It was devastating enough for Amber Mansfield to experience the physical and soul-crushing trauma of a violent sexual assault. But after being choked, beaten and raped by a man she had been seeing, she was victimized again by a police department that didn’t follow up on her case.
And the Minneapolis woman is not alone. Mansfield is one of hundreds of Minnesota women who report being raped to law enforcement, only to have their cases go nowhere. It’s unconscionable negligence by some of the state’s largest law enforcement agencies — and it has to be fixed.
Last week’s Star Tribune special report “Denied Justice” documented the failure of police to properly investigate sexual assaults in a recent two-year period. Mansfield and several other victims courageously agreed to be interviewed and photographed. Each had been attacked, and each felt that their cases were mishandled. Data from the departments themselves show that every year, more than 2,000 women in Minnesota report being sexually assaulted. Reporters reviewed more than 1,000 of their cases from 2015 and 2016.
In many cases, police failed to collect evidence, talk to witnesses or even assign detectives. And a good majority of the cases — 75 percent — were never forwarded to prosecutors to pursue criminal charges and justice for victims. Of the total number of reported rapes, fewer than 1 in 10 produced a conviction. In addition, reporters found that in dozens of cases police did not investigate suspects even though the suspects had been accused of, charged or convicted of prior sexual assaults.
While Minneapolis and St. Paul have the highest numbers of cases that went nowhere, the data show that the problem is not limited to the state’s largest cities. The problem is pervasive in law enforcement across Minnesota.
That’s why elected officials and candidates for office in Minnesota expressed shock and outrage last week. U.S. Sen. Amy Klobuchar and U.S. Reps. Tom Emmer and Tim Walz have sponsored legislation that would provide federal grants to train investigators to interview rape victims. That’s a positive step.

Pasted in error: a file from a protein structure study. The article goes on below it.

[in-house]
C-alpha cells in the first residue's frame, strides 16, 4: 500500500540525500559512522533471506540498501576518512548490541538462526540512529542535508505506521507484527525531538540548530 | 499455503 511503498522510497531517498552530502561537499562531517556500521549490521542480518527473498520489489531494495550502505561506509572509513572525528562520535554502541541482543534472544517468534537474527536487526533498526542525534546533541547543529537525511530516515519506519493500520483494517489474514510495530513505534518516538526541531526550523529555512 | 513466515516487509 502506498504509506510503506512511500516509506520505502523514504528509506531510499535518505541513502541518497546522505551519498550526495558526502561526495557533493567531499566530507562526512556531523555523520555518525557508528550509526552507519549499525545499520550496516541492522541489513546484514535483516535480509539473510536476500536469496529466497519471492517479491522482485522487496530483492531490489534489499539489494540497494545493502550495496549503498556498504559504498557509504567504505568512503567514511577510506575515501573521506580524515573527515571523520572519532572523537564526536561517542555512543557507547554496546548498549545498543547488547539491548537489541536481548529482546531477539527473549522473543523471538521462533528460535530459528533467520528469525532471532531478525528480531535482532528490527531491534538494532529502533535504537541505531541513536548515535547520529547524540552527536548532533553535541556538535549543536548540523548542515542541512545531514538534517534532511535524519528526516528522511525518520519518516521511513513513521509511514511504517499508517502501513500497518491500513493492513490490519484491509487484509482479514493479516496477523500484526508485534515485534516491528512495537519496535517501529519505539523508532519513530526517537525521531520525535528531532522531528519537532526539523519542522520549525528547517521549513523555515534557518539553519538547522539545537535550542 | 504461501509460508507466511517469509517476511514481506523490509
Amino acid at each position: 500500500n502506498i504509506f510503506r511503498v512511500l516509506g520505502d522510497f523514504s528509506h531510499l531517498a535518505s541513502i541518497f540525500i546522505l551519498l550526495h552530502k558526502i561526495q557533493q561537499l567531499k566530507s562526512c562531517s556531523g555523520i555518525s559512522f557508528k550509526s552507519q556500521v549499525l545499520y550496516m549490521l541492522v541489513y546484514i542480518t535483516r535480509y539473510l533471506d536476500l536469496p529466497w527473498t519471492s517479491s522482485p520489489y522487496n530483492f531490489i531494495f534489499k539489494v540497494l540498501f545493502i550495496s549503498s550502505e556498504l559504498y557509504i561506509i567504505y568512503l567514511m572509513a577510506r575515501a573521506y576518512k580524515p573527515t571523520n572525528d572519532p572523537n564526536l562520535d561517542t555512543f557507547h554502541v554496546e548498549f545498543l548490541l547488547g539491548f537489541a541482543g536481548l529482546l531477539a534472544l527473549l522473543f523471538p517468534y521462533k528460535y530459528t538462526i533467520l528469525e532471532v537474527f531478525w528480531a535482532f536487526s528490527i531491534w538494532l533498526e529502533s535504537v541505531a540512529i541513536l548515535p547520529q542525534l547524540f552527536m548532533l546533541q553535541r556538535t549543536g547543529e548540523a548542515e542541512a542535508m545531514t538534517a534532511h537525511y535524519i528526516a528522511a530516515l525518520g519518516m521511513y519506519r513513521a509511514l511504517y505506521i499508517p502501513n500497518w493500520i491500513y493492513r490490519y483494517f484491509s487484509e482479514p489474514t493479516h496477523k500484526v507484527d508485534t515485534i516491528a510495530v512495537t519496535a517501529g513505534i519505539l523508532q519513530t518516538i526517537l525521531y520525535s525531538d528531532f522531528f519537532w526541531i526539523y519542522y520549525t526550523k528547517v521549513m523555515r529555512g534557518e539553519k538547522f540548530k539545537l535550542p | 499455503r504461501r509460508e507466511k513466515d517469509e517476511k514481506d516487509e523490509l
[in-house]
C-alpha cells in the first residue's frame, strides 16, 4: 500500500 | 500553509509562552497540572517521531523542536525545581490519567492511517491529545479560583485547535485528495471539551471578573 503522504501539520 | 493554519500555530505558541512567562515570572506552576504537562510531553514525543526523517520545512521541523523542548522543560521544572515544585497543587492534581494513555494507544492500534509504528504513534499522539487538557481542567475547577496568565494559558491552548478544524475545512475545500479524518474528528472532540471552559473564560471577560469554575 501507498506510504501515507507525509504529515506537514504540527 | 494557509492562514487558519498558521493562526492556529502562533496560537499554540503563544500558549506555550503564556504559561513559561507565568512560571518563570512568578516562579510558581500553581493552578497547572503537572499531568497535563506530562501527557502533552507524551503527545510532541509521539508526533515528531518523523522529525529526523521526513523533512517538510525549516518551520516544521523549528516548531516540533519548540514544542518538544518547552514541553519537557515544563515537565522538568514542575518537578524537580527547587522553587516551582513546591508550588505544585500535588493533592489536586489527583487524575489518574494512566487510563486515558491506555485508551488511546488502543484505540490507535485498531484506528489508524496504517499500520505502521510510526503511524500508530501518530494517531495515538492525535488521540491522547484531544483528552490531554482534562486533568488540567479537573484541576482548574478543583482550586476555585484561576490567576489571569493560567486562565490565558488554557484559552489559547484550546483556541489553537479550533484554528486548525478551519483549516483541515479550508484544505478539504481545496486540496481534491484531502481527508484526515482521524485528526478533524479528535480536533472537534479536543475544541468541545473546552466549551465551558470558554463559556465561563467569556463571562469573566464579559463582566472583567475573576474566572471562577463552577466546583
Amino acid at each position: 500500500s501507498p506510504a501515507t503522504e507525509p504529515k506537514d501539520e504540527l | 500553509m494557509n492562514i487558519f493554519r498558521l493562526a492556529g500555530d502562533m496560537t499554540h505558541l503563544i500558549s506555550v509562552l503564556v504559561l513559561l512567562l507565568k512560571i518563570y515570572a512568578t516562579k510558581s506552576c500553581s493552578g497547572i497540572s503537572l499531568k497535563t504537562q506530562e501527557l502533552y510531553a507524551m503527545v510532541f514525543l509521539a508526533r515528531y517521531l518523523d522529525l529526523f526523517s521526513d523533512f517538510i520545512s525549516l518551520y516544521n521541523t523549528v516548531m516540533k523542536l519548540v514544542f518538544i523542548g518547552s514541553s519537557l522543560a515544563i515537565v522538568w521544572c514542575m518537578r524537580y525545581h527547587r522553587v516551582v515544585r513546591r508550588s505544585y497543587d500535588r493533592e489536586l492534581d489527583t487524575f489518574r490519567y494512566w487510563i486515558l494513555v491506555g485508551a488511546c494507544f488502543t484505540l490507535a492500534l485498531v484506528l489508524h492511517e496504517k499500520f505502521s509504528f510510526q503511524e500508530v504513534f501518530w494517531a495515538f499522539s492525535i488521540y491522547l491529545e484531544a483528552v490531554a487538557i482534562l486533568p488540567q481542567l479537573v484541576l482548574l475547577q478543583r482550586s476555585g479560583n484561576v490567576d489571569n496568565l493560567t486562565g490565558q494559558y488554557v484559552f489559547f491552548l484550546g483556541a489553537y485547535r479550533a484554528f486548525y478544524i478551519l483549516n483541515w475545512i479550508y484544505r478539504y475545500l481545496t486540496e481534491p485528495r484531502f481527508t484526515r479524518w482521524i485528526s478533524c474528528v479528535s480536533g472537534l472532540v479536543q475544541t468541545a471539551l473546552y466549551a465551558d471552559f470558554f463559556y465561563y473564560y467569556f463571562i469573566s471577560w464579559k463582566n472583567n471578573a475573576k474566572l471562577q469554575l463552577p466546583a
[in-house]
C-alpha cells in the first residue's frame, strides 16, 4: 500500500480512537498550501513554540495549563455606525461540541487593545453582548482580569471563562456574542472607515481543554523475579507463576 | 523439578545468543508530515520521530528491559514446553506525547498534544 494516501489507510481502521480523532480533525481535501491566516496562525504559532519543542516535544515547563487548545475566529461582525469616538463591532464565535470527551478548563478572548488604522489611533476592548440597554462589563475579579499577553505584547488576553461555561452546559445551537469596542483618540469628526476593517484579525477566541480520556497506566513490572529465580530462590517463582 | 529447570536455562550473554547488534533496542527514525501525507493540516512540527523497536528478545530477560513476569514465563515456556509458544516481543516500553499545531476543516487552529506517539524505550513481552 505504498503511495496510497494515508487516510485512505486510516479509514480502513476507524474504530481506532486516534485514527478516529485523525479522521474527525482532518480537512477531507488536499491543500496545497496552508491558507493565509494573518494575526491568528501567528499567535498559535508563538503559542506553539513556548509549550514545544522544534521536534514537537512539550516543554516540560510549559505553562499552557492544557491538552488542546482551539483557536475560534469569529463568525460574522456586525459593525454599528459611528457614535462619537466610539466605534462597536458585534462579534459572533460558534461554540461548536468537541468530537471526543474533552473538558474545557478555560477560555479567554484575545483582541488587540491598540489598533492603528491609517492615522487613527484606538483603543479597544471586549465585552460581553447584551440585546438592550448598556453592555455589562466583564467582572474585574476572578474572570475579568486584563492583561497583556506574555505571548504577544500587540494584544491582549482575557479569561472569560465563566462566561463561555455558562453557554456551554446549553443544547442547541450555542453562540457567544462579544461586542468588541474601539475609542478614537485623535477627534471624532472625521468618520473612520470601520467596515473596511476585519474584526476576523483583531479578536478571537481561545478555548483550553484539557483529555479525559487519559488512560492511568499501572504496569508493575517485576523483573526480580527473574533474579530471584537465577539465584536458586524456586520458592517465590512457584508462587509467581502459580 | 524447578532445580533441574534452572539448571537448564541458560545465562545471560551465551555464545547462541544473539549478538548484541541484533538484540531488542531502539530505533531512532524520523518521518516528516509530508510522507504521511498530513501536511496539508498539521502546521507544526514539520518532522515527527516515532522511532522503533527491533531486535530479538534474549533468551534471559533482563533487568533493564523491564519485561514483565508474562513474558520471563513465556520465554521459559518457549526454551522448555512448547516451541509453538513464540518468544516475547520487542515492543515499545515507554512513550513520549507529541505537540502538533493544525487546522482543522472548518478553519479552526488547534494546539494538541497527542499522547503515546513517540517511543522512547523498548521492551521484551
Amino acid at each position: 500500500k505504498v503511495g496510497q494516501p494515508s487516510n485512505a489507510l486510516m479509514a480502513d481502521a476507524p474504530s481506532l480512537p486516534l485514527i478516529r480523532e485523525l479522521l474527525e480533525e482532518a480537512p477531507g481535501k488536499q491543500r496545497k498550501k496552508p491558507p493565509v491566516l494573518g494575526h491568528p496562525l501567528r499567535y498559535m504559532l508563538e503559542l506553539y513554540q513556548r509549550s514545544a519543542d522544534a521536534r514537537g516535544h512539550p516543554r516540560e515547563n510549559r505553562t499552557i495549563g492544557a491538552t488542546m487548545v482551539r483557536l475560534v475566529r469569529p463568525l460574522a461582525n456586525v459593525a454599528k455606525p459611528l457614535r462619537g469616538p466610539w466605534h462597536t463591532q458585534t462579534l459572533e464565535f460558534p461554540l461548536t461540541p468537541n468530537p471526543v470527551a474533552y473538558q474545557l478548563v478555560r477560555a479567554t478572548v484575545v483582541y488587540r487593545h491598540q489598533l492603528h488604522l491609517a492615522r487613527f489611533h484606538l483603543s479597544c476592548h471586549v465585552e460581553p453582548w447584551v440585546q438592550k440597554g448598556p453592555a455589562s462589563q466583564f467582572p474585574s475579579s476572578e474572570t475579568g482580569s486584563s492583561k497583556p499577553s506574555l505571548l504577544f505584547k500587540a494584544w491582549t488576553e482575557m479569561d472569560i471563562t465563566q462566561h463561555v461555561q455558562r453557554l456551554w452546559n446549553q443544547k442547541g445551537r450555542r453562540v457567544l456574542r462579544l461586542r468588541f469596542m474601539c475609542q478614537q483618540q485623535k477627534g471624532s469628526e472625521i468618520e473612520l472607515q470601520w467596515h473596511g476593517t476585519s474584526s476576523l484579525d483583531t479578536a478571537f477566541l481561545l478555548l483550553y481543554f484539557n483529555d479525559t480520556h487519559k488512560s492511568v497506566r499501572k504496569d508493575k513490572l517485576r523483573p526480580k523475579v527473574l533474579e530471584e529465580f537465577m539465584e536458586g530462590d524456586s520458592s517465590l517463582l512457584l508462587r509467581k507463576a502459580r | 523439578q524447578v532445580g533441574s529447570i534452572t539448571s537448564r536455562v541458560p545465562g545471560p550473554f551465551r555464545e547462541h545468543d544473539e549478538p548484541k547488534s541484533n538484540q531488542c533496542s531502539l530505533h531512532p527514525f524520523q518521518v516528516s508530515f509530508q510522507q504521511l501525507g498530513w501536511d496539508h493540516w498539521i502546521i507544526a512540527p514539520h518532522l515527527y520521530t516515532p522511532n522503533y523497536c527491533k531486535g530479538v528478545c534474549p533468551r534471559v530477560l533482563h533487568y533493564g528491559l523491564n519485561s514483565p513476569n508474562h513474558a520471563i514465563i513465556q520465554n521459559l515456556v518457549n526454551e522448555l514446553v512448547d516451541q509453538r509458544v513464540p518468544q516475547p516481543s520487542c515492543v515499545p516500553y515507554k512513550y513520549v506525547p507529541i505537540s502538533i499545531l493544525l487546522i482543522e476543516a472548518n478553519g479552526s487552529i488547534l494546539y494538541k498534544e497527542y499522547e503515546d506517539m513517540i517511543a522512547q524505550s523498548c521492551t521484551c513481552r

Some have called for task forces or commissions to further study the problem and make recommendations. Others say statewide changes in policy from the police licensing agency are in order — and last week the chairman of the Peace Officer Standards and Training Board responded by calling a special meeting of his executive committee and pledging to develop a model to improve accountability.
Yet like “thoughts and prayers’’ after mass shootings, more policies and training programs may not be enough if there isn’t a culture shift within the state’s police departments.
A previous Star Tribune news investigation, “Shielded by the Badge,” found that Minnesota rarely disciplines officers charged with or convicted of crimes, including domestic abuse. It’s not a stretch to wonder if a system that protects abusive cops can be counted on to take women’s sexual-assault complaints seriously. At a minimum, police departments must have strong policies on handling those complaints, and there should be consequences when they’re ignored.
Giving voice to women who say they’ve been sexually harassed or assaulted is what the #MeToo movement is all about. Women have stood together and emphatically declared that “time’s up’’ for their attackers.
Time’s also up for police agencies that sit on their hands after a woman reports a rape. Sexual-assault allegations must be taken seriously and pursued vigorously by those who are sworn to protect and serve.